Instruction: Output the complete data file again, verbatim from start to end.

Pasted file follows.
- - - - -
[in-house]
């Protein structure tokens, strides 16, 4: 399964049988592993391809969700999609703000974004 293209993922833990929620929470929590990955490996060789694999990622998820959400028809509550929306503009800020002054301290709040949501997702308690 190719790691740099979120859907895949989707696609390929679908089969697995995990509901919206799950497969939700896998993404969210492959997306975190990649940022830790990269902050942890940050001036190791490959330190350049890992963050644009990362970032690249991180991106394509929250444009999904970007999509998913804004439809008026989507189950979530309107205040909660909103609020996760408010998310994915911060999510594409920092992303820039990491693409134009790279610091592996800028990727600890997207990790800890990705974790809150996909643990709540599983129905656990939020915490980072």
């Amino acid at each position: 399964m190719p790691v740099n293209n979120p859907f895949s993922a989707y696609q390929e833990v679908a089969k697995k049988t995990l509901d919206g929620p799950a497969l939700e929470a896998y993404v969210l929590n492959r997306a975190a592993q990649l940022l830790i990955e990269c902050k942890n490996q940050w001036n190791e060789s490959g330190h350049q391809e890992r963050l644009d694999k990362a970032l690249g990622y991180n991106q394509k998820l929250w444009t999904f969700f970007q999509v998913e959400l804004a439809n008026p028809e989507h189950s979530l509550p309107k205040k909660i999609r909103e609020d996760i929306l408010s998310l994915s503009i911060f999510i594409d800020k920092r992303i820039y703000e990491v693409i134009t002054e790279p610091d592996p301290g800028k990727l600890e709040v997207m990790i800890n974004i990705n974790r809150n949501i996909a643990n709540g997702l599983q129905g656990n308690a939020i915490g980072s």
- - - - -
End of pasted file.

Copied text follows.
[in-house]
């Protein structure tokens, strides 16, 4: 399964049988592993391809969700999609703000974004 293209993922833990929620929470929590990955490996060789694999990622998820959400028809509550929306503009800020002054301290709040949501997702308690 190719790691740099979120859907895949989707696609390929679908089969697995995990509901919206799950497969939700896998993404969210492959997306975190990649940022830790990269902050942890940050001036190791490959330190350049890992963050644009990362970032690249991180991106394509929250444009999904970007999509998913804004439809008026989507189950979530309107205040909660909103609020996760408010998310994915911060999510594409920092992303820039990491693409134009790279610091592996800028990727600890997207990790800890990705974790809150996909643990709540599983129905656990939020915490980072």
């Amino acid at each position: 399964m190719p790691v740099n293209n979120p859907f895949s993922a989707y696609q390929e833990v679908a089969k697995k049988t995990l509901d919206g929620p799950a497969l939700e929470a896998y993404v969210l929590n492959r997306a975190a592993q990649l940022l830790i990955e990269c902050k942890n490996q940050w001036n190791e060789s490959g330190h350049q391809e890992r963050l644009d694999k990362a970032l690249g990622y991180n991106q394509k998820l929250w444009t999904f969700f970007q999509v998913e959400l804004a439809n008026p028809e989507h189950s979530l509550p309107k205040k909660i999609r909103e609020d996760i929306l408010s998310l994915s503009i911060f999510i594409d800020k920092r992303i820039y703000e990491v693409i134009t002054e790279p610091d592996p301290g800028k990727l600890e709040v997207m990790i800890n974004i990705n974790r809150n949501i996909a643990n709540g997702l599983q129905g656990n308690a939020i915490g980072s």